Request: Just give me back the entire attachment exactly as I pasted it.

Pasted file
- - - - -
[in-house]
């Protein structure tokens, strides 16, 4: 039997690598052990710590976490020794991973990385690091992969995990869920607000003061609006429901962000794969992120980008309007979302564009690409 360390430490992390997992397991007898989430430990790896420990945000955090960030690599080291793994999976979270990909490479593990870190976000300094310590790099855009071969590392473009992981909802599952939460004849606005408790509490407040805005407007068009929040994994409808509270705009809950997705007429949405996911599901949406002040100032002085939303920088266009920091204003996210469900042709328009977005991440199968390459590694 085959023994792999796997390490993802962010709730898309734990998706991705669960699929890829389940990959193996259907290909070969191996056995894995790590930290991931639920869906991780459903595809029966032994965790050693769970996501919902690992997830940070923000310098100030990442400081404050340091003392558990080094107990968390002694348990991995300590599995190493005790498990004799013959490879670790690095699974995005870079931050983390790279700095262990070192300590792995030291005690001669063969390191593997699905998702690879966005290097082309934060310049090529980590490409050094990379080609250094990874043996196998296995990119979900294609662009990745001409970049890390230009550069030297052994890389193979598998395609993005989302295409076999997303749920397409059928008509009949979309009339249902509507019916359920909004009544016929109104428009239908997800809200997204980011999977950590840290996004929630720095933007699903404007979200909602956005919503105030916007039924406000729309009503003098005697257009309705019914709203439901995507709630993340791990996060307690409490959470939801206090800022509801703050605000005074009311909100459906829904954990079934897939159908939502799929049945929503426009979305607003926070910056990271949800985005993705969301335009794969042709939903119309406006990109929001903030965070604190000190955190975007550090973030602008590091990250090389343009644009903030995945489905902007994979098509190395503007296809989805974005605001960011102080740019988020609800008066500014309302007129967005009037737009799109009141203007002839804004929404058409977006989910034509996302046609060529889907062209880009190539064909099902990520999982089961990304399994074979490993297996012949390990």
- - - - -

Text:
[in-house]
């Protein structure tokens, strides 16, 4: 039997690598052990710590976490020794991973990385690091992969995990869920607000003061609006429901962000794969992120980008309007979302564009690409 360390430490992390997992397991007898989430430990790896420990945000955090960030690599080291793994999976979270990909490479593990870190976000300094310590790099855009071969590392473009992981909802599952939460004849606005408790509490407040805005407007068009929040994994409808509270705009809950997705007429949405996911599901949406002040100032002085939303920088266009920091204003996210469900042709328009977005991440199968390459590694 085959023994792999796997390490993802962010709730898309734990998706991705669960699929890829389940990959193996259907290909070969191996056995894995790590930290991931639920869906991780459903595809029966032994965790050693769970996501919902690992997830940070923000310098100030990442400081404050340091003392558990080094107990968390002694348990991995300590599995190493005790498990004799013959490879670790690095699974995005870079931050983390790279700095262990070192300590792995030291005690001669063969390191593997699905998702690879966005290097082309934060310049090529980590490409050094990379080609250094990874043996196998296995990119979900294609662009990745001409970049890390230009550069030297052994890389193979598998395609993005989302295409076999997303749920397409059928008509009949979309009339249902509507019916359920909004009544016929109104428009239908997800809200997204980011999977950590840290996004929630720095933007699903404007979200909602956005919503105030916007039924406000729309009503003098005697257009309705019914709203439901995507709630993340791990996060307690409490959470939801206090800022509801703050605000005074009311909100459906829904954990079934897939159908939502799929049945929503426009979305607003926070910056990271949800985005993705969301335009794969042709939903119309406006990109929001903030965070604190000190955190975007550090973030602008590091990250090389343009644009903030995945489905902007994979098509190395503007296809989805974005605001960011102080740019988020609800008066500014309302007129967005009037737009799109009141203007002839804004929404058409977006989910034509996302046609060529889907062209880009190539064909099902990520999982089961990304399994074979490993297996012949390990």